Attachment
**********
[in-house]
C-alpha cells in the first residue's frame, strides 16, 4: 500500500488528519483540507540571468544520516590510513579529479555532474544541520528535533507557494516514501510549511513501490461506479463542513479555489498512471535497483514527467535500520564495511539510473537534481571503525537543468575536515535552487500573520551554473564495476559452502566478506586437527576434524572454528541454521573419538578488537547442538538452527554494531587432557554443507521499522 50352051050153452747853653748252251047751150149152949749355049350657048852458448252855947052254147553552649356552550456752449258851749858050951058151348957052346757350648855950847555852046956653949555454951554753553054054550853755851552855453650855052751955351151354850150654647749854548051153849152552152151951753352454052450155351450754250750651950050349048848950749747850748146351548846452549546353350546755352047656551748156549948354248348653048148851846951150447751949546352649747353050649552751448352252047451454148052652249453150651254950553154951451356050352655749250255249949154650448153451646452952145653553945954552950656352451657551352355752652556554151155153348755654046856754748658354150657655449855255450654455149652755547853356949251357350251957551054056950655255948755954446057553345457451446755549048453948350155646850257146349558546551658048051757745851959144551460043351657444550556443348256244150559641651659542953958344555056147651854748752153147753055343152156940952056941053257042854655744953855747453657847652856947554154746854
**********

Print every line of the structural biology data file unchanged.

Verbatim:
[in-house]
C-alpha cells in the first residue's frame, strides 16, 4: 500500500488528519483540507540571468544520516590510513579529479555532474544541520528535533507557494516514501510549511513501490461506479463542513479555489498512471535497483514527467535500520564495511539510473537534481571503525537543468575536515535552487500573520551554473564495476559452502566478506586437527576434524572454528541454521573419538578488537547442538538452527554494531587432557554443507521499522 50352051050153452747853653748252251047751150149152949749355049350657048852458448252855947052254147553552649356552550456752449258851749858050951058151348957052346757350648855950847555852046956653949555454951554753553054054550853755851552855453650855052751955351151354850150654647749854548051153849152552152151951753352454052450155351450754250750651950050349048848950749747850748146351548846452549546353350546755352047656551748156549948354248348653048148851846951150447751949546352649747353050649552751448352252047451454148052652249453150651254950553154951451356050352655749250255249949154650448153451646452952145653553945954552950656352451657551352355752652556554151155153348755654046856754748658354150657655449855255450654455149652755547853356949251357350251957551054056950655255948755954446057553345457451446755549048453948350155646850257146349558546551658048051757745851959144551460043351657444550556443348256244150559641651659542953958344555056147651854748752153147753055343152156940952056941053257042854655744953855747453657847652856947554154746854